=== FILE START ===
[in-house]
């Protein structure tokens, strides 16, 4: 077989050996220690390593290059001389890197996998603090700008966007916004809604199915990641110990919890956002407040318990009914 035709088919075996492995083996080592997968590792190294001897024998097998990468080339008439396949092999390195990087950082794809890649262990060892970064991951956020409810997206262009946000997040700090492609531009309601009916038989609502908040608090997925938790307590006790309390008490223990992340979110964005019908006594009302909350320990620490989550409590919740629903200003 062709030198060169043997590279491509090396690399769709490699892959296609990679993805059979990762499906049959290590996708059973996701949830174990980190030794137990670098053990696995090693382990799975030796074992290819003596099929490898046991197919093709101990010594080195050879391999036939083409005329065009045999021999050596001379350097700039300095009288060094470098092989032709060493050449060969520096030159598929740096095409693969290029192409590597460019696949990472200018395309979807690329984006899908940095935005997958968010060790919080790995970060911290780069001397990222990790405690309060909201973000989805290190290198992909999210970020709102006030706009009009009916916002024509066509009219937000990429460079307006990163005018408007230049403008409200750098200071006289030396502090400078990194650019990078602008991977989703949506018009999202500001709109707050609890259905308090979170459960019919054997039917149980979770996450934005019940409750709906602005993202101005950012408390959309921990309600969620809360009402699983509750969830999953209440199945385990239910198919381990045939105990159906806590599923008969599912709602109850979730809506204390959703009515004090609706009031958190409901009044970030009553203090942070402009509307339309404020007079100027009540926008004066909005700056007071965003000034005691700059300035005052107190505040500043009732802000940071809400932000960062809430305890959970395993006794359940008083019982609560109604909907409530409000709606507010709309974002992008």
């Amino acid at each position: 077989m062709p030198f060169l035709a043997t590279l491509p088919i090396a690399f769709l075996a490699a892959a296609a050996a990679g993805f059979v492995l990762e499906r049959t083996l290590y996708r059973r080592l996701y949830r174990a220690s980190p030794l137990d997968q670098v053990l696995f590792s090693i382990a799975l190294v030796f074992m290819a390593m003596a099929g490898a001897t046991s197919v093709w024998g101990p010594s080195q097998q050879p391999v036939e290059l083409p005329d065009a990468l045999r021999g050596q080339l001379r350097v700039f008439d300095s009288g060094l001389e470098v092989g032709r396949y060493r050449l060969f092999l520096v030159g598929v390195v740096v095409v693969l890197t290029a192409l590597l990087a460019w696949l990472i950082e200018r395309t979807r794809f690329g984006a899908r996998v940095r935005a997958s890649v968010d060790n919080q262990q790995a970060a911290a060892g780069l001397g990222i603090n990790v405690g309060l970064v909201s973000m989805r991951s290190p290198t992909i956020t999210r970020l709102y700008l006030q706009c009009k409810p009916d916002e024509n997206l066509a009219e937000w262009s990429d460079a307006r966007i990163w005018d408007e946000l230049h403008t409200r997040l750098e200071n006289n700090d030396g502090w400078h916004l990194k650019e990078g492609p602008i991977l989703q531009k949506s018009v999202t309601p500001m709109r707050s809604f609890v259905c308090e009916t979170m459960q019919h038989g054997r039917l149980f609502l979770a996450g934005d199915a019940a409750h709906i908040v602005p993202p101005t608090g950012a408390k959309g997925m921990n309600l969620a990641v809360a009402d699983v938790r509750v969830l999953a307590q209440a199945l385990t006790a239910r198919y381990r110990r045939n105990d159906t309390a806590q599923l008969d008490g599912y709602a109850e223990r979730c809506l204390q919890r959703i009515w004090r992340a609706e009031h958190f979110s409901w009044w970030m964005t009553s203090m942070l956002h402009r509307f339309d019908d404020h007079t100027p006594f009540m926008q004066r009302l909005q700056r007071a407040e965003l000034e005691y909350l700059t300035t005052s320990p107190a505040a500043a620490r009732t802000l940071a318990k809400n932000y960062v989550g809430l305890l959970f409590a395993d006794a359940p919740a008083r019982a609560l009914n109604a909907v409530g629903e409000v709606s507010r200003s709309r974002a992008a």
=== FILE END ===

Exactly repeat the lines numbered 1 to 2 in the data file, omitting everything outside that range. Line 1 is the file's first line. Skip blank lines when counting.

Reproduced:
[in-house]
């Protein structure tokens, strides 16, 4: 077989050996220690390593290059001389890197996998603090700008966007916004809604199915990641110990919890956002407040318990009914 035709088919075996492995083996080592997968590792190294001897024998097998990468080339008439396949092999390195990087950082794809890649262990060892970064991951956020409810997206262009946000997040700090492609531009309601009916038989609502908040608090997925938790307590006790309390008490223990992340979110964005019908006594009302909350320990620490989550409590919740629903200003 062709030198060169043997590279491509090396690399769709490699892959296609990679993805059979990762499906049959290590996708059973996701949830174990980190030794137990670098053990696995090693382990799975030796074992290819003596099929490898046991197919093709101990010594080195050879391999036939083409005329065009045999021999050596001379350097700039300095009288060094470098092989032709060493050449060969520096030159598929740096095409693969290029192409590597460019696949990472200018395309979807690329984006899908940095935005997958968010060790919080790995970060911290780069001397990222990790405690309060909201973000989805290190290198992909999210970020709102006030706009009009009916916002024509066509009219937000990429460079307006990163005018408007230049403008409200750098200071006289030396502090400078990194650019990078602008991977989703949506018009999202500001709109707050609890259905308090979170459960019919054997039917149980979770996450934005019940409750709906602005993202101005950012408390959309921990309600969620809360009402699983509750969830999953209440199945385990239910198919381990045939105990159906806590599923008969599912709602109850979730809506204390959703009515004090609706009031958190409901009044970030009553203090942070402009509307339309404020007079100027009540926008004066909005700056007071965003000034005691700059300035005052107190505040500043009732802000940071809400932000960062809430305890959970395993006794359940008083019982609560109604909907409530409000709606507010709309974002992008």